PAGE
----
Clemson Overtakes Oregon for No. 2 in BCS, but Will It Last?

Samuel ChiCollege Football Playoff GuruOctober 7, 2013

SYRACUSE, NY - OCTOBER 5:  Tajh Boyd #10 of Clemson Tigers lines up a first down reception in the first quarter against Syracuse Orange on October 5, 2013 at the Carrier Dome in Syracuse, New York.  Clemson defeated Syracuse 49-14.  (Photo by Brett Carlsen/Getty Images)
Brett Carlsen/Getty Images

Oregon was held to fewer than 60 points by Colorado in a 57-16 victory Saturday night. As a result, the Ducks were severely punished for that indiscretion and dropped to No. 3 in the latest simulated BCS standings.

Oregon fell behind Clemson, which gained just enough vote shares to jump into the slot behind Alabama. The Ducks' computer ratings took a hit after beating lowly Colorado, as margin of victory has no bearing on the BCS computers.

Florida State also moved up to No. 5 after destroying previously ranked Maryland, leapfrogging Ohio State. The Buckeyes also defeated a ranked team in Northwestern, though in less impressive fashion.

This sets up a gargantuan matchup between Clemson and Florida State in two weeks (assuming no #Clemsoning takes place next week against Boston College, while the 'Noles have a bye week) on the eve of the release of this year's initial BCS standings.

But before we get to that, a more important question needs to be asked: Between Clemson and Oregon, if both teams run the table and win their respective conference championships, which is more likely to finish No. 2 behind Alabama?

At this point, the Ducks have to be considered a slight favorite because they have a tougher schedule to negotiate. They'll reclaim the No. 2 ranking next week with a victory over Washington. And with games against Stanford and UCLA, and a Pac-12 Championship Game still to come, they have a better shot at entrenching their position.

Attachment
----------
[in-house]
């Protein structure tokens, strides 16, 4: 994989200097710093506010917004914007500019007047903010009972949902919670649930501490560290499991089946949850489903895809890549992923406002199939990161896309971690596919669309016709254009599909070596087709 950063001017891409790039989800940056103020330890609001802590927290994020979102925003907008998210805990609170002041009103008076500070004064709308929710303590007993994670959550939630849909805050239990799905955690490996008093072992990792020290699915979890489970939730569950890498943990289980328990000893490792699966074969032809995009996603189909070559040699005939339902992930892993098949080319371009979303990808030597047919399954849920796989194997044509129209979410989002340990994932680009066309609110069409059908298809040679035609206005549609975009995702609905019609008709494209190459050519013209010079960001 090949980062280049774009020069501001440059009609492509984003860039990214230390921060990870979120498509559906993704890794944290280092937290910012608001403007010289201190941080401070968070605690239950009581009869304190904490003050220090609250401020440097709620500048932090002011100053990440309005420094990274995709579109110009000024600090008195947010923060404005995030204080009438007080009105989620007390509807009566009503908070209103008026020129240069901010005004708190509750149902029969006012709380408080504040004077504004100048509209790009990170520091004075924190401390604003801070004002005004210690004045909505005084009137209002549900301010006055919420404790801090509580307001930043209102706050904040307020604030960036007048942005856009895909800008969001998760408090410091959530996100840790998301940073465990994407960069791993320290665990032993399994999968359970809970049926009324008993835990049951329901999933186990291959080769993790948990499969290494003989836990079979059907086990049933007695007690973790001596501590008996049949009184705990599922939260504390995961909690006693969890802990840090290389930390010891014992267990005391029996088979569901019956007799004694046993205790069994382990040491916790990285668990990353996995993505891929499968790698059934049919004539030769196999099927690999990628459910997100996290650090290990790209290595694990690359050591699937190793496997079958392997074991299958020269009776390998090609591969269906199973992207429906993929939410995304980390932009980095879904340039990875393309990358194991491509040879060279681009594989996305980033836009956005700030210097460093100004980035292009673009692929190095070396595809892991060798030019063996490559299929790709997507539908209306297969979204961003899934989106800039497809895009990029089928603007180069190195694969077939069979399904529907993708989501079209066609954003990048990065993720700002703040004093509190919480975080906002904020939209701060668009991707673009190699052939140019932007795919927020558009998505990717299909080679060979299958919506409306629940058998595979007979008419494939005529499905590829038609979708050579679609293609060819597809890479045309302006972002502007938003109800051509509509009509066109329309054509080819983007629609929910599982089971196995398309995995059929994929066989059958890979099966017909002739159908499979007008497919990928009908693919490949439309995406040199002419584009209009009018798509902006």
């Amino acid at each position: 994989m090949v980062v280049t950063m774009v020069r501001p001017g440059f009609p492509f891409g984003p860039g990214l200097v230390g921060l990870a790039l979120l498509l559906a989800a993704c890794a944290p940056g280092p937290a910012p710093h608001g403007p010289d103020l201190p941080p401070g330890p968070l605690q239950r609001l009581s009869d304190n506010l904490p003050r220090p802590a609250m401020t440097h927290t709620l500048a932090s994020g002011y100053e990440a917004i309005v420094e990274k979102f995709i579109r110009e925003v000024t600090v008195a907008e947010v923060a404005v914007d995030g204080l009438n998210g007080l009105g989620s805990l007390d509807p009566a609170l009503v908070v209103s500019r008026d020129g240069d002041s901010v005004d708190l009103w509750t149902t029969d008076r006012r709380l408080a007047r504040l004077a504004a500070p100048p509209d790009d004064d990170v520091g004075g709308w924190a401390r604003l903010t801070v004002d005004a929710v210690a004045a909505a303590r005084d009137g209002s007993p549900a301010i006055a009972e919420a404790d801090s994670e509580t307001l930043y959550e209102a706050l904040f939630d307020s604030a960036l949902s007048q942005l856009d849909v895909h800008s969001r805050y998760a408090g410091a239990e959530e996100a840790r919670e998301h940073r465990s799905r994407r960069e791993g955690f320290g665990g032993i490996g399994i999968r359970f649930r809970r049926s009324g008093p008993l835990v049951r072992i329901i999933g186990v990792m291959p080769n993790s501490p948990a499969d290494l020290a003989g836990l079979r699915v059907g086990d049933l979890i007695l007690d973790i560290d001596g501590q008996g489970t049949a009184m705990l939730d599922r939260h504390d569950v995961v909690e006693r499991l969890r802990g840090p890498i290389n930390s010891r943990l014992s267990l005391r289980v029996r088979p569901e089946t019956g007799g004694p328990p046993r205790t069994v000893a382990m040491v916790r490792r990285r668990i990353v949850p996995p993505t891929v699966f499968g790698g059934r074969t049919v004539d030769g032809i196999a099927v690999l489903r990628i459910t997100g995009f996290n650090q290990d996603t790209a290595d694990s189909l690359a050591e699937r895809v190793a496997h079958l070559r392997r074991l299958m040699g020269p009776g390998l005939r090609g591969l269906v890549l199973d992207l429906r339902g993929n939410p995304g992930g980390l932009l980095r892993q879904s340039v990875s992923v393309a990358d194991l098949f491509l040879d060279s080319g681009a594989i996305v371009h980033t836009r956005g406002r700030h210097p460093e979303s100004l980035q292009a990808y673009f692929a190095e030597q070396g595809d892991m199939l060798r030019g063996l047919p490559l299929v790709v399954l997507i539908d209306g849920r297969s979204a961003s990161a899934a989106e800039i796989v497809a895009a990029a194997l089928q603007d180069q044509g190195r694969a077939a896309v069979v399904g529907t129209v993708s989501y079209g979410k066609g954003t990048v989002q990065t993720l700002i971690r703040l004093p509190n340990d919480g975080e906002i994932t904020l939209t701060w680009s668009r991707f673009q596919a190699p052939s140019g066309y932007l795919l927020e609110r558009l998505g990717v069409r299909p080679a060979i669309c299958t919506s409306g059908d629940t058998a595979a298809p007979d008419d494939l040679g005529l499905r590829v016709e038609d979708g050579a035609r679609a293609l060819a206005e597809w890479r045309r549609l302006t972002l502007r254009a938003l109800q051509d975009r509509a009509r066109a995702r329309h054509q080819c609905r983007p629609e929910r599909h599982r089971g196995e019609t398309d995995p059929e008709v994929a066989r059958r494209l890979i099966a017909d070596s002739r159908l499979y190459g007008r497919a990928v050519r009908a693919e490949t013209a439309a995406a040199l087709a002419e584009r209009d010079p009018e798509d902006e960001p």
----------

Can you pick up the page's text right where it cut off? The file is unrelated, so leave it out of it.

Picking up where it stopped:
Clemson has its share of challenging games, to be sure, with FSU, South Carolina and possibly a highly ranked Miami team waiting in the ACC Championship Game. To remain unbeaten, the Tigers will also have to have beaten two ranked opponents from the SEC, the top conference in the country according to Jeff Sagarin.

But here's what works against Clemson: Both Georgia and South Carolina appear to be leaking oil and may not be as highly regarded by the end of the season, mitigating those victories both in the polls and computers. Georgia nearly dropped a game at Tennessee, a team Oregon pasted by 45 points. South Carolina, with Jadeveon Clowney's participation becoming increasingly questionable, had trouble in each of the last three games against lesser opponents.

The other factor not in Clemson's favor is its current poll position. It's a good deal (130 points) behind Oregon in the USA Today Poll, and when the Harris Poll comes out next week, it's reasonable to project the Tigers to be behind Oregon as well, since that poll typically apes the AP Poll. Based on past voter behavior, that'll be difficult to overcome.

What's not asked, while we're running through all the numbers and scenarios, is why Alabama should be assumed to be No. 1. After all, the Tide have beaten just two teams currently ranked and likely will play only one more before the SEC Championship Game. But that's a topic for another day.